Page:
RumokowskiOne of the 19th century’s most famous poets, Lord Byron, compressed into two lines of immortal verse an essential truth about how self-respecting men and women need to live:  “Know yet not? / Who would be free, themselves must strike the blow.” José Rizal, hero of Filipino independence, made the same point still more graphically: “There are no tyrants where there are no slaves.” Similar sentiments can be found in the literature of other lands. A Romanian proverb runs: “Whether one dies young or old, death is always the same. But it is not at all the same whether one dies like a lion or dies like a dog.”

Student LoansPresident Obama’s plan to help eliminate student-loan payments and minimize college students’ reliance on banks was the subject of much controversy, and for good reason. While the plan does allow for more students to attend college, it proposes a system that would increase government spending and would likely reduce the quality of education for those who do go to college. Furthermore, the Democrat leaders’ decision to insert the student-loan provisions into the already unpopular healthcare bill confirmed that the Democratic party has resorted to solely underhanded tactics.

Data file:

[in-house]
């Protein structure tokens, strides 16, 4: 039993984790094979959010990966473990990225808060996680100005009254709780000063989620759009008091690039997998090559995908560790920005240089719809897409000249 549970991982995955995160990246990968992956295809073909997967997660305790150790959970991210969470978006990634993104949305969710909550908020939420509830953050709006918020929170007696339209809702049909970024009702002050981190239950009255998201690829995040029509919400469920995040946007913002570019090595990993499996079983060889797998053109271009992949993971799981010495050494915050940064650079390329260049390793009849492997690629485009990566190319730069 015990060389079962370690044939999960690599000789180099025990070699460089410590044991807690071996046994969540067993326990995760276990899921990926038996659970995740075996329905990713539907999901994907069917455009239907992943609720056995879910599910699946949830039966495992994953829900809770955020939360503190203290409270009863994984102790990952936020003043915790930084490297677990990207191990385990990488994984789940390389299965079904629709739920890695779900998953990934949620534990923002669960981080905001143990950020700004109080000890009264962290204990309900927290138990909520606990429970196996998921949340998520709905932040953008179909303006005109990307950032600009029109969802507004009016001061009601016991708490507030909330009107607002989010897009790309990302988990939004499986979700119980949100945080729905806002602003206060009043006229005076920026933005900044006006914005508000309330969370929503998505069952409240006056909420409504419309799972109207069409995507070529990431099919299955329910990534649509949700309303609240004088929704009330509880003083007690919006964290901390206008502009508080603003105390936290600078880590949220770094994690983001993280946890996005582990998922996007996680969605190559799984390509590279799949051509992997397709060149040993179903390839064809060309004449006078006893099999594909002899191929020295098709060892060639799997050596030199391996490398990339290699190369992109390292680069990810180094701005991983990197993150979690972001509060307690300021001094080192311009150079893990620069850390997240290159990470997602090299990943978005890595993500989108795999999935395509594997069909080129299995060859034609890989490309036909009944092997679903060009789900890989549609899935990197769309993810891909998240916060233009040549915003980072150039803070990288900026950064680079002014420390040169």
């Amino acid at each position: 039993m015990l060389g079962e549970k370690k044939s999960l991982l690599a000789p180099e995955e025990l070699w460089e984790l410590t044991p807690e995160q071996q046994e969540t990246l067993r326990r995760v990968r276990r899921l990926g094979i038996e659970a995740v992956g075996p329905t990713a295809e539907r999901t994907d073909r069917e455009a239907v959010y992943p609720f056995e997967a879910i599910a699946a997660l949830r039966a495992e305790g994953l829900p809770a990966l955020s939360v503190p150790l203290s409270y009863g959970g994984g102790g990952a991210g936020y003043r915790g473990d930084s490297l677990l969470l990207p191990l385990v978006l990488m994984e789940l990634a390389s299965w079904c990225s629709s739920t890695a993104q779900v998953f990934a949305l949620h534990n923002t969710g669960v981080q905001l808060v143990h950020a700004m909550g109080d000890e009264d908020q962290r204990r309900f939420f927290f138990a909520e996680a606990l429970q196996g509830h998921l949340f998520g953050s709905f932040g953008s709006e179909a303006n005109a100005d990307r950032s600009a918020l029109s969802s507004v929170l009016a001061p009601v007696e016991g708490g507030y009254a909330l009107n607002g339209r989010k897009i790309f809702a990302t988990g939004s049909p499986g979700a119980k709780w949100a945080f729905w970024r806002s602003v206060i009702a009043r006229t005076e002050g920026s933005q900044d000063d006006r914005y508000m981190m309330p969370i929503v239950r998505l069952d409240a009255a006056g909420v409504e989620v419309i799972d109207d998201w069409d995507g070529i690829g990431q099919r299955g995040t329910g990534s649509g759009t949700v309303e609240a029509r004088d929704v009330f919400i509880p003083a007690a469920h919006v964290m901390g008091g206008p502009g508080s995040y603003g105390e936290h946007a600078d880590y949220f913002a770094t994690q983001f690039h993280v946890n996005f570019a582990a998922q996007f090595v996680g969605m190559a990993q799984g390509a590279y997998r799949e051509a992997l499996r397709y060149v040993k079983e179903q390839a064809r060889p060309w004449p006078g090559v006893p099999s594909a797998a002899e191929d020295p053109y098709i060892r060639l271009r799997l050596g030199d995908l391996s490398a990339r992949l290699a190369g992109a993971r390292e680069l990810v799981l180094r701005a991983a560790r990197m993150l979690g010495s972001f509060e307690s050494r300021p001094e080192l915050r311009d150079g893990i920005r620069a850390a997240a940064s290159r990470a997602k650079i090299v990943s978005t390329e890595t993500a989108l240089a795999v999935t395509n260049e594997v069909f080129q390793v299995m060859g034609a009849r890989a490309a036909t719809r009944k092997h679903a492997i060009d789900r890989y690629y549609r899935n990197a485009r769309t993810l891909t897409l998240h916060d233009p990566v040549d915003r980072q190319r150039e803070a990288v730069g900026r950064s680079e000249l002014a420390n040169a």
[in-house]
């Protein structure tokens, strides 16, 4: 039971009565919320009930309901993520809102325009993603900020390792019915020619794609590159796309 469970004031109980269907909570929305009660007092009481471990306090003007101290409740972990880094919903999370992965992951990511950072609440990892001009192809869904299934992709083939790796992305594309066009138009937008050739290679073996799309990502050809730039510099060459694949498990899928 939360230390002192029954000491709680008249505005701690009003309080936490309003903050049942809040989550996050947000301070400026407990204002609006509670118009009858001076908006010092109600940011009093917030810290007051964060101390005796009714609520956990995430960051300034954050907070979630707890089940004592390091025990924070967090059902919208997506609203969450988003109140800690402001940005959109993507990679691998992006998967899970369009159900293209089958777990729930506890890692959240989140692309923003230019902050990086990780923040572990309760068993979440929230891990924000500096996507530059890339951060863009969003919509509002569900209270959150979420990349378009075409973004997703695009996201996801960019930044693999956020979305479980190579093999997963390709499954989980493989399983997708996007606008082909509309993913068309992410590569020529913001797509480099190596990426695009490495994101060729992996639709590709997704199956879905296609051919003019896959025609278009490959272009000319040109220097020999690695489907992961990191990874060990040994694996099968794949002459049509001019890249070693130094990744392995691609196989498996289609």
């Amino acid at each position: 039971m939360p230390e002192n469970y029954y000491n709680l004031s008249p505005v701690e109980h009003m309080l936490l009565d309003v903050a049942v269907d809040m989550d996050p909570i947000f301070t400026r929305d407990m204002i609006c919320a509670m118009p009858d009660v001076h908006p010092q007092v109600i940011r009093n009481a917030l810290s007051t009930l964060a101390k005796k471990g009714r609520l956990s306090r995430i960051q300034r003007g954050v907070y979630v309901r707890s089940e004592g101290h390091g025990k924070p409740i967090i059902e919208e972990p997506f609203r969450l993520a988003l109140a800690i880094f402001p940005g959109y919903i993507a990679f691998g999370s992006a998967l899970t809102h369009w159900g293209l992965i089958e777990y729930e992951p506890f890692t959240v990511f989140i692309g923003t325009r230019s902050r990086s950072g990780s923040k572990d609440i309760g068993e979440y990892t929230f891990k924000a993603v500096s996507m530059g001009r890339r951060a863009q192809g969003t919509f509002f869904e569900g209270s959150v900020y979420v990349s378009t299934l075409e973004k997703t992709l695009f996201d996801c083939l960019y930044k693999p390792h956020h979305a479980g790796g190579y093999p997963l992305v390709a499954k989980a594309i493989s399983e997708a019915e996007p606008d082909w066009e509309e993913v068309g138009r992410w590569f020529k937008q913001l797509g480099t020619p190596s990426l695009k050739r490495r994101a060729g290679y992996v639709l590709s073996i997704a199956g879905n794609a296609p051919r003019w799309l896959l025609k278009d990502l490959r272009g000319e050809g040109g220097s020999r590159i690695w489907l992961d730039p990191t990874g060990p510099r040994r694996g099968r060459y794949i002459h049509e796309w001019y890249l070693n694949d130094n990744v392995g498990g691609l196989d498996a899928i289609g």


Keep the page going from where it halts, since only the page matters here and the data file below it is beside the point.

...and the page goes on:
LA skylineThe census is far from complete, but projections already show the historic pattern of people moving out of the Northeast and into the South and the Rocky Mountain states. This flow has historically been attributed to climate, cheap land, the movement of jobs, and related factors. Maybe. But in this census, for the first time ever, California will not gain at least one seat in the House of Representatives. The climate is still wonderful, the oceans and mountains are still near, and soil is still some of the richest on Earth.

Free MarketsFree markets, in the full sense of the phrase, exist only in the minds and imaginations of free-market economists from the Austrian School, such as Ludwig von Mises and Murray Rothbard.

AlamoNew textbook standards approved in Texas are poised to revolutionize public-school curricula nationwide, and liberal educators are furious. Every year the Texas State Board of Education revises a particular subject curriculum, outlining rules that school districts must follow in purchasing teaching materials with state money. Since Texas is the single largest purchaser of textbooks in the country, it holds sway over content of books available on the market to all states.

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